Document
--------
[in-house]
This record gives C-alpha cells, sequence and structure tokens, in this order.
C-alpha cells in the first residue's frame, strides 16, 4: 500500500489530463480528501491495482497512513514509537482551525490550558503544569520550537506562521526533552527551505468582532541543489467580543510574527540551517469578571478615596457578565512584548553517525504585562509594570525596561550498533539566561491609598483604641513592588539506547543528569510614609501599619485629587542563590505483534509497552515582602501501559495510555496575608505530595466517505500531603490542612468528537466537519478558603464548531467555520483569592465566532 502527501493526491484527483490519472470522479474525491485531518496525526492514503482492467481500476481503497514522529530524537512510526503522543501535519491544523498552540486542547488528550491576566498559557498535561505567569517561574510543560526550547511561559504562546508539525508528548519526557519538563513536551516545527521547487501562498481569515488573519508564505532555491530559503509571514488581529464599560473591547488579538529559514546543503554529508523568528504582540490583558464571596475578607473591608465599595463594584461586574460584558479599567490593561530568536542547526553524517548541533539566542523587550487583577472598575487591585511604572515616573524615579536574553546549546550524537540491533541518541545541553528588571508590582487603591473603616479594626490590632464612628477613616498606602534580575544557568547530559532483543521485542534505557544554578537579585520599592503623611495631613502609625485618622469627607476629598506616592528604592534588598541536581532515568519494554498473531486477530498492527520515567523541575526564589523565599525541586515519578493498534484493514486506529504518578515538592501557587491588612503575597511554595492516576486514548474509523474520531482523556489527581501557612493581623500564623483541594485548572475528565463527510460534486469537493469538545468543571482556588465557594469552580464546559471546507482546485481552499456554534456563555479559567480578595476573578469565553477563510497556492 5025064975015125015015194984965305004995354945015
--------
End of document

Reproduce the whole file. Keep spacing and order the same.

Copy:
[in-house]
This record gives C-alpha cells, sequence and structure tokens, in this order.
C-alpha cells in the first residue's frame, strides 16, 4: 500500500489530463480528501491495482497512513514509537482551525490550558503544569520550537506562521526533552527551505468582532541543489467580543510574527540551517469578571478615596457578565512584548553517525504585562509594570525596561550498533539566561491609598483604641513592588539506547543528569510614609501599619485629587542563590505483534509497552515582602501501559495510555496575608505530595466517505500531603490542612468528537466537519478558603464548531467555520483569592465566532 502527501493526491484527483490519472470522479474525491485531518496525526492514503482492467481500476481503497514522529530524537512510526503522543501535519491544523498552540486542547488528550491576566498559557498535561505567569517561574510543560526550547511561559504562546508539525508528548519526557519538563513536551516545527521547487501562498481569515488573519508564505532555491530559503509571514488581529464599560473591547488579538529559514546543503554529508523568528504582540490583558464571596475578607473591608465599595463594584461586574460584558479599567490593561530568536542547526553524517548541533539566542523587550487583577472598575487591585511604572515616573524615579536574553546549546550524537540491533541518541545541553528588571508590582487603591473603616479594626490590632464612628477613616498606602534580575544557568547530559532483543521485542534505557544554578537579585520599592503623611495631613502609625485618622469627607476629598506616592528604592534588598541536581532515568519494554498473531486477530498492527520515567523541575526564589523565599525541586515519578493498534484493514486506529504518578515538592501557587491588612503575597511554595492516576486514548474509523474520531482523556489527581501557612493581623500564623483541594485548572475528565463527510460534486469537493469538545468543571482556588465557594469552580464546559471546507482546485481552499456554534456563555479559567480578595476573578469565553477563510497556492 5025064975015125015015194984965305004995354945015